One reason why I like Anna's games in particular is the same reason I liked watching the latter-day Battlestar Galactica so much. Ron Moore, BSG's executive producer, took advantage of internet publishing to create and release commentary tracks, in podcast format, almost at the same time the shows aired. They felt less like a producer reminiscing about a past project, and more like lectures about the challenges and strategies of putting an episodic TV show together, spoken by someone who was still in the thick of it.

Similarly, Anna is at least as active in presenting lectures and articles on level design (which we've linked to before) as she is with releasing actual games. Soon after I started When Pigs Fly and saw the grassy turf three screens over from the start, I may have said "heh heh" out loud. I felt that I knew exactly why she put it there, even though it had no explicit in-game effect, and I probably wouldn't have if I hadn't been reading along with her exegetic work.


Ian Bogost gave a presentation at GDC, titled "Play With Us", about how good games connect authors with their audiences in ways also seen in good poetry. He's posted its text and images on his website.


Pound's poem leaves enough room to see the Metro riders as the doleful subjects of labor, or as glistening Venuses amidst the iron.

The reader does not "receive" the message of the poem, but excavates its images and uses those to craft relevance.

Excavation.

The relationship of player to game is like that of the archaeologist to the ruin. A game is a remnant of something fashioned and disposed by its creator.

When we play, we excavate.


Read the whole thing, please.


Jason Roher, best known today for Passage, recently announced his next independently published game, Sleep is Death. This essentially looks like a tool for setting up and game-mastering two-player online storytelling RPGs, with each player sitting at a separate internet-connected computer.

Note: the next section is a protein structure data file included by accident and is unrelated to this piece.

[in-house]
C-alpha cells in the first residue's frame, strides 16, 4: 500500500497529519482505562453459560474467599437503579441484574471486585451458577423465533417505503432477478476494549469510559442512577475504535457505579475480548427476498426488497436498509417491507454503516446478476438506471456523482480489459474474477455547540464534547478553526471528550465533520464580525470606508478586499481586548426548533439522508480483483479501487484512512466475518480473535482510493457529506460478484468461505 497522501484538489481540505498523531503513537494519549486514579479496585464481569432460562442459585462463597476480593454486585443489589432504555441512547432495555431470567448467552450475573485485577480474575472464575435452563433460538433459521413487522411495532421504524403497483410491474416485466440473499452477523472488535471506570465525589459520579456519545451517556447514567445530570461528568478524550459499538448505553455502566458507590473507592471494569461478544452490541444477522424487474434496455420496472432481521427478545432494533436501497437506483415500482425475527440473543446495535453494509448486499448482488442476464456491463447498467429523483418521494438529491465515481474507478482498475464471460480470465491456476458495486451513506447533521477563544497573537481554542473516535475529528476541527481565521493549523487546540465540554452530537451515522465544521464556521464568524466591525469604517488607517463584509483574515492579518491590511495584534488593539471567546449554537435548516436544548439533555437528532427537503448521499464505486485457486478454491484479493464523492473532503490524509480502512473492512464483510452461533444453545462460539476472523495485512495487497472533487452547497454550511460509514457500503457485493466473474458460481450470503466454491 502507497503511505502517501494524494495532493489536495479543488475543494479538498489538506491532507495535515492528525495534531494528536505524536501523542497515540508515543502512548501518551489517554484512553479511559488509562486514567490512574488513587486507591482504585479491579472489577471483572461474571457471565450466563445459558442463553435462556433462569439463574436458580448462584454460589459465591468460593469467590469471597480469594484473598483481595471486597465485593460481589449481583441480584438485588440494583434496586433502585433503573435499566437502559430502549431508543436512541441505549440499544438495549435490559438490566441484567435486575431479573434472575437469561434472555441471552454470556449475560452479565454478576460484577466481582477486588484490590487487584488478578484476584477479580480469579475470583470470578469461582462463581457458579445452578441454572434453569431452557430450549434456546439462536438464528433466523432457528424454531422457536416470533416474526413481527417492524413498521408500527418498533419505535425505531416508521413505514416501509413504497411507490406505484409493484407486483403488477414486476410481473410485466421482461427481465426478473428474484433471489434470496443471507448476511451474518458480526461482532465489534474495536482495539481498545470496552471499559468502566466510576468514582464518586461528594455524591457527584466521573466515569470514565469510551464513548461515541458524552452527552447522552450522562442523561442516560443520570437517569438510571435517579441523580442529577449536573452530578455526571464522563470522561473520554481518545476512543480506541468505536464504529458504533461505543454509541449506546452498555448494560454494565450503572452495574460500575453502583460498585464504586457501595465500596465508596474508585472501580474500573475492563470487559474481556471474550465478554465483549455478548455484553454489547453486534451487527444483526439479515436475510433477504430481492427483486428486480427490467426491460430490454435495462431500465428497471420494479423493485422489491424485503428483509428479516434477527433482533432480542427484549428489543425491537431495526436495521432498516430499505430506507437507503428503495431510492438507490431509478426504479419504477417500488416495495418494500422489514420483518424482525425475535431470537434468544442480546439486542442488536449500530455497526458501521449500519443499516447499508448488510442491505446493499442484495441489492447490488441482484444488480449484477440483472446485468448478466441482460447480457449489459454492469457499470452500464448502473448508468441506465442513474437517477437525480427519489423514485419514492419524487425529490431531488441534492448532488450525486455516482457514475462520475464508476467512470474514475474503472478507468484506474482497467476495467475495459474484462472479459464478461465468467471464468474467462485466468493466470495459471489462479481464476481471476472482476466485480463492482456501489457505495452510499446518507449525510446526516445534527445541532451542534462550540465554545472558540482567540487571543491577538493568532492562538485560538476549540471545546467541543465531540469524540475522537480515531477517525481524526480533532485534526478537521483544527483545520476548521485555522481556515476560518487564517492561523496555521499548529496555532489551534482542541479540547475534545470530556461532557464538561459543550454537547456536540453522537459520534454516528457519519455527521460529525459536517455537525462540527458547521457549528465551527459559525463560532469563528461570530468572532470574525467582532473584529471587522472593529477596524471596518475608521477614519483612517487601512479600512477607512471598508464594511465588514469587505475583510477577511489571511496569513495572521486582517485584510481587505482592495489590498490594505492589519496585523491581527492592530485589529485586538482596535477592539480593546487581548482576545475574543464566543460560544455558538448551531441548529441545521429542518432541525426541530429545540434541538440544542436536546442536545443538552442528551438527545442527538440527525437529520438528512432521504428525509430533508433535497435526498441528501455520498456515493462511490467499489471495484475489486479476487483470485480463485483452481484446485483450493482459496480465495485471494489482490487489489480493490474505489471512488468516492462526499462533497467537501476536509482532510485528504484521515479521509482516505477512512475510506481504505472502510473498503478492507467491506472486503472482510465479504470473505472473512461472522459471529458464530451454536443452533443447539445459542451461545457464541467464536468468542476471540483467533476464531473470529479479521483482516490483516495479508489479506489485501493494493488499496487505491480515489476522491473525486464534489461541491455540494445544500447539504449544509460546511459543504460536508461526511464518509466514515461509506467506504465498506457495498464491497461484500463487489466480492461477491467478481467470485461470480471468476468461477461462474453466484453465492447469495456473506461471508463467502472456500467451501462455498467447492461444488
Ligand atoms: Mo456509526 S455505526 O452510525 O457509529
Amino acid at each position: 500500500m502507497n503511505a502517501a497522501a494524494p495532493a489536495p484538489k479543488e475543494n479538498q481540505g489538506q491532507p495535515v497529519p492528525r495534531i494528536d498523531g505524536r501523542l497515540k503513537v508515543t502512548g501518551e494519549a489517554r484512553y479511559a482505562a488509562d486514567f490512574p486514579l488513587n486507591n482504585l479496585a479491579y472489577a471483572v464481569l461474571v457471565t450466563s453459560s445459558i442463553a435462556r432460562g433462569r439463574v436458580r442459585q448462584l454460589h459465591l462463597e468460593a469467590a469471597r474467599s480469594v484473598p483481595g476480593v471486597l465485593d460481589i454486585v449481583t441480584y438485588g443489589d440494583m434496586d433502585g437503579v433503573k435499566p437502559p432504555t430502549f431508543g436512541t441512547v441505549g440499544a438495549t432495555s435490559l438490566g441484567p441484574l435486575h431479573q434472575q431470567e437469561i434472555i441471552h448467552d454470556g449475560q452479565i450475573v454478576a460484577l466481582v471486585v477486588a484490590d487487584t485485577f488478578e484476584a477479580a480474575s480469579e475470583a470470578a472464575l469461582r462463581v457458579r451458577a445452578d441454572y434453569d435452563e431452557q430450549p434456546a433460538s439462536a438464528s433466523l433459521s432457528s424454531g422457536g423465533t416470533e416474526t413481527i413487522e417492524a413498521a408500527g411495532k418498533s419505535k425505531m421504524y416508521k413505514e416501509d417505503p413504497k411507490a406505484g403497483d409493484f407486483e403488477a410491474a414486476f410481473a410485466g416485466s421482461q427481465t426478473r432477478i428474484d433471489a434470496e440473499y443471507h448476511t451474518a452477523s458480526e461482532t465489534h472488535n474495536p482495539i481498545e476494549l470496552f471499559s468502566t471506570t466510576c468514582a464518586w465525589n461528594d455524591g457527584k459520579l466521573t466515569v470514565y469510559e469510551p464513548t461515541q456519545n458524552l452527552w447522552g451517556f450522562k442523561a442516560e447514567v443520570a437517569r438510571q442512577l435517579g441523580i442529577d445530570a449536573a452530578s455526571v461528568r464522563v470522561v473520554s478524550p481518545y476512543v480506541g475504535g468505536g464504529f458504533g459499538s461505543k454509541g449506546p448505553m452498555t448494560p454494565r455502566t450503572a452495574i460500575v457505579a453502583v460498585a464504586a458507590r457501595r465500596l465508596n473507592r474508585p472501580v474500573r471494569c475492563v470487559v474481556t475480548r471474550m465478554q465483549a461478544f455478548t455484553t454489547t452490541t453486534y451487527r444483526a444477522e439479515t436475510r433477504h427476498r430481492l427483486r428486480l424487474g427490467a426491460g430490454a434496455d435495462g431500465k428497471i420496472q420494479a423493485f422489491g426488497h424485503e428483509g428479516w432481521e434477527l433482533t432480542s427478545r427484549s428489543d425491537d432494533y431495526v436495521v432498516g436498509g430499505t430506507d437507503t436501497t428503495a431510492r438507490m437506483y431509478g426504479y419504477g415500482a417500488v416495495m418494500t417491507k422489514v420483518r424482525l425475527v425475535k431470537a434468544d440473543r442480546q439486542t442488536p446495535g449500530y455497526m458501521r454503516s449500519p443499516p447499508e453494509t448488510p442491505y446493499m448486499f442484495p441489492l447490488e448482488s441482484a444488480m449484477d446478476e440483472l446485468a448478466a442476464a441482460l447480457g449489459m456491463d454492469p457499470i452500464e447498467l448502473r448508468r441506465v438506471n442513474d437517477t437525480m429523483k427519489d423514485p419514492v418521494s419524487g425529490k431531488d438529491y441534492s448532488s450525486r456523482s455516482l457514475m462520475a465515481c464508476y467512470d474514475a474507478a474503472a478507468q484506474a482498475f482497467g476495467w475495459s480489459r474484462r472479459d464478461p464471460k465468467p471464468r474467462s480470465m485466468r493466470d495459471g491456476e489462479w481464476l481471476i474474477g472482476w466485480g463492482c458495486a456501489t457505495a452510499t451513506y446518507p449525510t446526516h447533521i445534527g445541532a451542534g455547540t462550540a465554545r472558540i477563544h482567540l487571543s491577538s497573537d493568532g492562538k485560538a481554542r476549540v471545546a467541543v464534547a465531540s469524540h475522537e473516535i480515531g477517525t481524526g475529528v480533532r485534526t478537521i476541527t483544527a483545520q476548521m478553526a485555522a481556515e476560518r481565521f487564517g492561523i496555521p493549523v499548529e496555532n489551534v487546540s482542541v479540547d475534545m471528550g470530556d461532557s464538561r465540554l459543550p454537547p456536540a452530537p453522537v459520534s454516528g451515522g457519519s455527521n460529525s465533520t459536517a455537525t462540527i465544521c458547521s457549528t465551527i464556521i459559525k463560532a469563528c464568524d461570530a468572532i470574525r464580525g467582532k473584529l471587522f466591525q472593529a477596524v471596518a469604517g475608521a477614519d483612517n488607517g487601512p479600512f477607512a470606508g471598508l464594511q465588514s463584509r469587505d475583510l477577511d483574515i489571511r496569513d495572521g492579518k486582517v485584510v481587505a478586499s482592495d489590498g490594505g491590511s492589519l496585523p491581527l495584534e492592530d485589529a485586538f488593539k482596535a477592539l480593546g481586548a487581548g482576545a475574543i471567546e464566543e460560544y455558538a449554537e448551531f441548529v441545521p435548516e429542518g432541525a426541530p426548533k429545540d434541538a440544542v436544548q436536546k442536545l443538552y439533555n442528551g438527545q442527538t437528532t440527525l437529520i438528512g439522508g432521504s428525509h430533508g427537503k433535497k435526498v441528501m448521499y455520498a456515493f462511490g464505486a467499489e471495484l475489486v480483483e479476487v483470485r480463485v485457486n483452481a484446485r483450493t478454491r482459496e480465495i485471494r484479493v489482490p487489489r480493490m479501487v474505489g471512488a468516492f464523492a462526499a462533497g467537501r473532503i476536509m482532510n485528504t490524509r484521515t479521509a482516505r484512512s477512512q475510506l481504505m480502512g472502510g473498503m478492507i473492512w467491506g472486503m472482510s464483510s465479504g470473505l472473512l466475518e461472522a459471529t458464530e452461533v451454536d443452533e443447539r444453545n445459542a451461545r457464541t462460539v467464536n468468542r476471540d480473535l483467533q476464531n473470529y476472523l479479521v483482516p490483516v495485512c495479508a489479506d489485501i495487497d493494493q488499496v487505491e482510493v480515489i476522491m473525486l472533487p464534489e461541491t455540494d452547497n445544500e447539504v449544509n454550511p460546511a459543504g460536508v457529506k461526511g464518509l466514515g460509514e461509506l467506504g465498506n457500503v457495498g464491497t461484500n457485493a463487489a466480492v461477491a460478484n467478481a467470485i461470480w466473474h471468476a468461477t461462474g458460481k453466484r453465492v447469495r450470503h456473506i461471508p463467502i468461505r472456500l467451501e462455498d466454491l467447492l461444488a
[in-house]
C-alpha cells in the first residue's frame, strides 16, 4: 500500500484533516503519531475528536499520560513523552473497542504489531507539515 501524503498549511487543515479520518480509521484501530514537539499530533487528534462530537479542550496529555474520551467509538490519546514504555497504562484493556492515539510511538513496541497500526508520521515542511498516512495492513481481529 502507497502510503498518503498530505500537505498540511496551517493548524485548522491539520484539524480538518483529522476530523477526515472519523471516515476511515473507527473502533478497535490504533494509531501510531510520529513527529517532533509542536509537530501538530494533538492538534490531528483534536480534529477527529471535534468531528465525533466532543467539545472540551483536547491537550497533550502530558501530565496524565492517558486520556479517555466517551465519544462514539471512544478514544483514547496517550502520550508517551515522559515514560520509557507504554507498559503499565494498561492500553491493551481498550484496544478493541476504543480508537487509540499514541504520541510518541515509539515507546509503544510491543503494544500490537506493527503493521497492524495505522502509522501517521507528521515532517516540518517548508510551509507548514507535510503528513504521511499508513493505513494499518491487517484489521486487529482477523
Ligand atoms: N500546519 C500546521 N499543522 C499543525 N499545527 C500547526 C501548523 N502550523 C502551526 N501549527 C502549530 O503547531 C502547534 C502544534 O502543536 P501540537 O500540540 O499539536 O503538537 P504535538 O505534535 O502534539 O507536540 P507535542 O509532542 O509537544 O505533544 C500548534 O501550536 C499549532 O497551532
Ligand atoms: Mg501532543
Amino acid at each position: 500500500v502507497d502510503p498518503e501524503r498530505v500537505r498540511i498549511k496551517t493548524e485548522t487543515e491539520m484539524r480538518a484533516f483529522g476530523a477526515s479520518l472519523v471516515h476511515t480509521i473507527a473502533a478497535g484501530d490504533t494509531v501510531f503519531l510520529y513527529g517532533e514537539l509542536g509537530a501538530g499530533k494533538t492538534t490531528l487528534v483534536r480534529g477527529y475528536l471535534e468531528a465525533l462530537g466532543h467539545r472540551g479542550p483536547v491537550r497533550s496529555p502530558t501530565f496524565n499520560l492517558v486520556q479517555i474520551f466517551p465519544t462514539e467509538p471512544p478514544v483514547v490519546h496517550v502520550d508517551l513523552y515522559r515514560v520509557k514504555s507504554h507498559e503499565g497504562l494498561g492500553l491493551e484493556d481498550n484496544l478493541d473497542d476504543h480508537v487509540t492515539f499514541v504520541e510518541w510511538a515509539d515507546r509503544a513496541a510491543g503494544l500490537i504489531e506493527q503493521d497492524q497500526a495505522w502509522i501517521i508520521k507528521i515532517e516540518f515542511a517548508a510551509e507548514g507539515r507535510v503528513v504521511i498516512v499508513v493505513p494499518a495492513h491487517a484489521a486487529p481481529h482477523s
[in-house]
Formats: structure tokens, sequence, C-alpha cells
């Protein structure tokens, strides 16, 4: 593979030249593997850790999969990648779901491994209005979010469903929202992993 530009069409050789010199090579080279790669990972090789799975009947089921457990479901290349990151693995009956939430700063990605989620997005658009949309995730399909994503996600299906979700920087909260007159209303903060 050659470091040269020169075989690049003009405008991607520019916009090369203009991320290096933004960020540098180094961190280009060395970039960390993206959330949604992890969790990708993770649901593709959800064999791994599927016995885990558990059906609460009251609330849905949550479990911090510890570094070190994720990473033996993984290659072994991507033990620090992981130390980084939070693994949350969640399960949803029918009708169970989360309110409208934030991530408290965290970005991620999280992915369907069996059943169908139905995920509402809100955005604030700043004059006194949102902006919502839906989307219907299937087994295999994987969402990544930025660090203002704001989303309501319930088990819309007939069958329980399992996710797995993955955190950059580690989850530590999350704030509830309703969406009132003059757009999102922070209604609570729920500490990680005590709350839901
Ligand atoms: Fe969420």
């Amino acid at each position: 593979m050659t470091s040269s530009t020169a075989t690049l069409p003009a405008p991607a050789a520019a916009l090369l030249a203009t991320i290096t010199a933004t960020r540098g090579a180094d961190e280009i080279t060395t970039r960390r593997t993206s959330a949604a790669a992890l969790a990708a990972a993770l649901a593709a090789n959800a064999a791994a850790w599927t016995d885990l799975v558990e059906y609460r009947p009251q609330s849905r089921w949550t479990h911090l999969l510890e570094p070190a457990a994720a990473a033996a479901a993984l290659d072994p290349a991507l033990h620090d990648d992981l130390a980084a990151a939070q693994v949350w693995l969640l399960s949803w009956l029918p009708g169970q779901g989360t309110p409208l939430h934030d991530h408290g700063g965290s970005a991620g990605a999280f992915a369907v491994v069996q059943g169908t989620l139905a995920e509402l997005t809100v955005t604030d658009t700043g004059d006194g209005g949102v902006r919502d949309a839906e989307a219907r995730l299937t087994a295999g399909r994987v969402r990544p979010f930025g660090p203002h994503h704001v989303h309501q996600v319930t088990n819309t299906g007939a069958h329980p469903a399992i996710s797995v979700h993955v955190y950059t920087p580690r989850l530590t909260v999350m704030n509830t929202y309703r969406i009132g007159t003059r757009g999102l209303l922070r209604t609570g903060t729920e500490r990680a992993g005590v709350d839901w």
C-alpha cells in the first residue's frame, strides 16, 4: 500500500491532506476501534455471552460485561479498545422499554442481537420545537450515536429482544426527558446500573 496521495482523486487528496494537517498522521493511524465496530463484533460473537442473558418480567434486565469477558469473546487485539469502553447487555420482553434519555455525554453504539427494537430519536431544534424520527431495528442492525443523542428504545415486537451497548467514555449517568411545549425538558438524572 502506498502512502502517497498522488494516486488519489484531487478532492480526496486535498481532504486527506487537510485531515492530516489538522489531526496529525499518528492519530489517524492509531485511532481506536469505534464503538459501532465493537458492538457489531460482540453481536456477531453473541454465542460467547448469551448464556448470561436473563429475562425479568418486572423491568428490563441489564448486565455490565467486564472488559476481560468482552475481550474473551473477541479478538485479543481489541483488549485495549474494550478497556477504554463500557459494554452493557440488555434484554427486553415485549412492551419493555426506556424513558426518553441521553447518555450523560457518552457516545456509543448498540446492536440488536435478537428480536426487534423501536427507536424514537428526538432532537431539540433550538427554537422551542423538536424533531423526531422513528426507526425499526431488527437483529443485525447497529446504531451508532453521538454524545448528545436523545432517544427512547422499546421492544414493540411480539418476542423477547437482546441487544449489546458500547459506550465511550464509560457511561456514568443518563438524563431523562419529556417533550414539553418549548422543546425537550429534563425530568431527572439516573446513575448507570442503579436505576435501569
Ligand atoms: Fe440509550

I myself lack the creative muscles to get much out of storytelling games -- that is, light-ruleset role-playing games where the main goal of players and GM (when there is a GM at all) involves telling a story together: more improv theater than dungeon crawl. However, I must treat the timing as quite auspicious, given my recent appeal to the heavens for more experimentation with online multiplayer games. As such, I anticipate the game's release with eager curiosity.

I will be interested to see whether this project appeals to crowds larger than the niche who is already enjoying tabletop storytelling games, including expressly two-player works such as Emily Care Boss's Breaking the Ice. I predict that Sleep is Death won't launch any sort of narrativist-game revolution, but that it will introduce people to that niche who should have been there all along, and just didn't know it yet. To the rest, it will be food for thought. And this will be a net win.

Please do click through the charming and clever demonstration slideshow, which mimics a gameplay session while showing you everything you need to know to get excited about this project (if you're me).

Image credit: Battlestar Galactica publicity still by SyFy; chubby little astronaut art by Anna Anthropy.

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Follow the MIT Mystery Hunt on Twitter